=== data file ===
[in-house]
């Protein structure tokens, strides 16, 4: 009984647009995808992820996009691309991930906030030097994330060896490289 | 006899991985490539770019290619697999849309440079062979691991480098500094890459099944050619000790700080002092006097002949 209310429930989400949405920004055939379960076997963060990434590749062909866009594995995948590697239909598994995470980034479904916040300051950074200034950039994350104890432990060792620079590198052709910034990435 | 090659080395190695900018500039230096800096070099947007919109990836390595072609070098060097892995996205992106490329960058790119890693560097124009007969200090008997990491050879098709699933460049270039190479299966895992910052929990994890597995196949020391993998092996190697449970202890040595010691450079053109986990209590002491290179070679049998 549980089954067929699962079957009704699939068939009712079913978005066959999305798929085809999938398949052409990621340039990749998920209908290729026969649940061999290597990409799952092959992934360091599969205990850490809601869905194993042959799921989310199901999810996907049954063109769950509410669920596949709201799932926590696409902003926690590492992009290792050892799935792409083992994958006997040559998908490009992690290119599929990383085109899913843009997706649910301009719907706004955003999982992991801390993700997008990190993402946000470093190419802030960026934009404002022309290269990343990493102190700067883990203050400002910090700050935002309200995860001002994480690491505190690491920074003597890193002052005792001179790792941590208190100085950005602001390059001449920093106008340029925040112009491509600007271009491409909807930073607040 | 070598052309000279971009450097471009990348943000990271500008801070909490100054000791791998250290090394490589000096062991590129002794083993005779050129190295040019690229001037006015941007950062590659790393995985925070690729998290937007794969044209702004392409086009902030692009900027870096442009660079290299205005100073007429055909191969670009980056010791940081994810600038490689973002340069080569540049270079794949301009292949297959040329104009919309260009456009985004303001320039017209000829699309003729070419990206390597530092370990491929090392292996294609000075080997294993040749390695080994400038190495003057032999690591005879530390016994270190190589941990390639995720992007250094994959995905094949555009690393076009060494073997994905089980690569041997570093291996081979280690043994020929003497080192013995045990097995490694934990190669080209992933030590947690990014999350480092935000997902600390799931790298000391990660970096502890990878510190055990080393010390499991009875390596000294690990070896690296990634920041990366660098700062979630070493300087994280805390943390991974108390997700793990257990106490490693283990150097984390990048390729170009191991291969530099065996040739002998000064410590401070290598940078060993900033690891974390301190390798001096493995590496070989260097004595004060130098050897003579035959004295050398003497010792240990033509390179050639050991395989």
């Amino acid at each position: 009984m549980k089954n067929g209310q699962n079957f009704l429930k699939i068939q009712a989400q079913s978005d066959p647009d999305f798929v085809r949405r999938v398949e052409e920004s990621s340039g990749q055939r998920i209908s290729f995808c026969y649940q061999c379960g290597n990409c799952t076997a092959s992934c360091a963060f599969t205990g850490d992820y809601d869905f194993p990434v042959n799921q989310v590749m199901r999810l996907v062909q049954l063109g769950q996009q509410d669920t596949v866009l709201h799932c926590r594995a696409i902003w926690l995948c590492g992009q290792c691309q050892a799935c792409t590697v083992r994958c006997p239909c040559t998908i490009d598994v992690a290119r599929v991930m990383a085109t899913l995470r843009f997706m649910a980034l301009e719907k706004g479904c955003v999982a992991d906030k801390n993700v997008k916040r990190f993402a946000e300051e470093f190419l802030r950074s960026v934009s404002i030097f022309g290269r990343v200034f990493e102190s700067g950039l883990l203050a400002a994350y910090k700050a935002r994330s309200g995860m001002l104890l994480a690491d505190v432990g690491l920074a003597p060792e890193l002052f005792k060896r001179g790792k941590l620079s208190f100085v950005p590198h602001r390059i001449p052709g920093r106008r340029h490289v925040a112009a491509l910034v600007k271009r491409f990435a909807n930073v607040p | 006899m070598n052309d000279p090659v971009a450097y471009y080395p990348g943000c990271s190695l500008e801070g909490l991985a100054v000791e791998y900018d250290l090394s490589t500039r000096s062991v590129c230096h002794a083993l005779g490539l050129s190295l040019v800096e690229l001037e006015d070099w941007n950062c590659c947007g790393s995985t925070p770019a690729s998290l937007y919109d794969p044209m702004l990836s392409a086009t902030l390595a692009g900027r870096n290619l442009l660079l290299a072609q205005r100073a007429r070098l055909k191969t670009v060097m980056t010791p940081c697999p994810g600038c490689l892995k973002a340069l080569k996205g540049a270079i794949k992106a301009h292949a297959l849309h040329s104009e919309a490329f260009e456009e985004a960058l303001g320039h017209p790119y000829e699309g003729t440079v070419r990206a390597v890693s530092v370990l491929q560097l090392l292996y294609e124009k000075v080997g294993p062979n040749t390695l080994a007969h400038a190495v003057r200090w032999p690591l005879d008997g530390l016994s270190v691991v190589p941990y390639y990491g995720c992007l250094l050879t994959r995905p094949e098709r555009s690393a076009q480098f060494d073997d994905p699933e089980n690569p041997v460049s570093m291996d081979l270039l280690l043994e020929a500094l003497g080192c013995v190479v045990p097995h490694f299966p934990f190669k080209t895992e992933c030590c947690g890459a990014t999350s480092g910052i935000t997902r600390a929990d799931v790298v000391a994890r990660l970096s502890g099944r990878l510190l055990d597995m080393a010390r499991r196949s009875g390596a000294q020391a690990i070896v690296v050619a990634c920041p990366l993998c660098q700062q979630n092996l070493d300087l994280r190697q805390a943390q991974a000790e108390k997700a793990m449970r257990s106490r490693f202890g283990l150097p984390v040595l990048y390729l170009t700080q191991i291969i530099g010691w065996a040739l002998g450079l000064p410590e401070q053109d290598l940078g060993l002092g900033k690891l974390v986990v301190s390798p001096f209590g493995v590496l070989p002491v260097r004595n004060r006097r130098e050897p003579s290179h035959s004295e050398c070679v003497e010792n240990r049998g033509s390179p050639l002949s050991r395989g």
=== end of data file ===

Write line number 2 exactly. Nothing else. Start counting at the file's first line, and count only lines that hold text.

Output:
């Protein structure tokens, strides 16, 4: 009984647009995808992820996009691309991930906030030097994330060896490289 | 006899991985490539770019290619697999849309440079062979691991480098500094890459099944050619000790700080002092006097002949 209310429930989400949405920004055939379960076997963060990434590749062909866009594995995948590697239909598994995470980034479904916040300051950074200034950039994350104890432990060792620079590198052709910034990435 | 090659080395190695900018500039230096800096070099947007919109990836390595072609070098060097892995996205992106490329960058790119890693560097124009007969200090008997990491050879098709699933460049270039190479299966895992910052929990994890597995196949020391993998092996190697449970202890040595010691450079053109986990209590002491290179070679049998 549980089954067929699962079957009704699939068939009712079913978005066959999305798929085809999938398949052409990621340039990749998920209908290729026969649940061999290597990409799952092959992934360091599969205990850490809601869905194993042959799921989310199901999810996907049954063109769950509410669920596949709201799932926590696409902003926690590492992009290792050892799935792409083992994958006997040559998908490009992690290119599929990383085109899913843009997706649910301009719907706004955003999982992991801390993700997008990190993402946000470093190419802030960026934009404002022309290269990343990493102190700067883990203050400002910090700050935002309200995860001002994480690491505190690491920074003597890193002052005792001179790792941590208190100085950005602001390059001449920093106008340029925040112009491509600007271009491409909807930073607040 | 070598052309000279971009450097471009990348943000990271500008801070909490100054000791791998250290090394490589000096062991590129002794083993005779050129190295040019690229001037006015941007950062590659790393995985925070690729998290937007794969044209702004392409086009902030692009900027870096442009660079290299205005100073007429055909191969670009980056010791940081994810600038490689973002340069080569540049270079794949301009292949297959040329104009919309260009456009985004303001320039017209000829699309003729070419990206390597530092370990491929090392292996294609000075080997294993040749390695080994400038190495003057032999690591005879530390016994270190190589941990390639995720992007250094994959995905094949555009690393076009060494073997994905089980690569041997570093291996081979280690043994020929003497080192013995045990097995490694934990190669080209992933030590947690990014999350480092935000997902600390799931790298000391990660970096502890990878510190055990080393010390499991009875390596000294690990070896690296990634920041990366660098700062979630070493300087994280805390943390991974108390997700793990257990106490490693283990150097984390990048390729170009191991291969530099065996040739002998000064410590401070290598940078060993900033690891974390301190390798001096493995590496070989260097004595004060130098050897003579035959004295050398003497010792240990033509390179050639050991395989």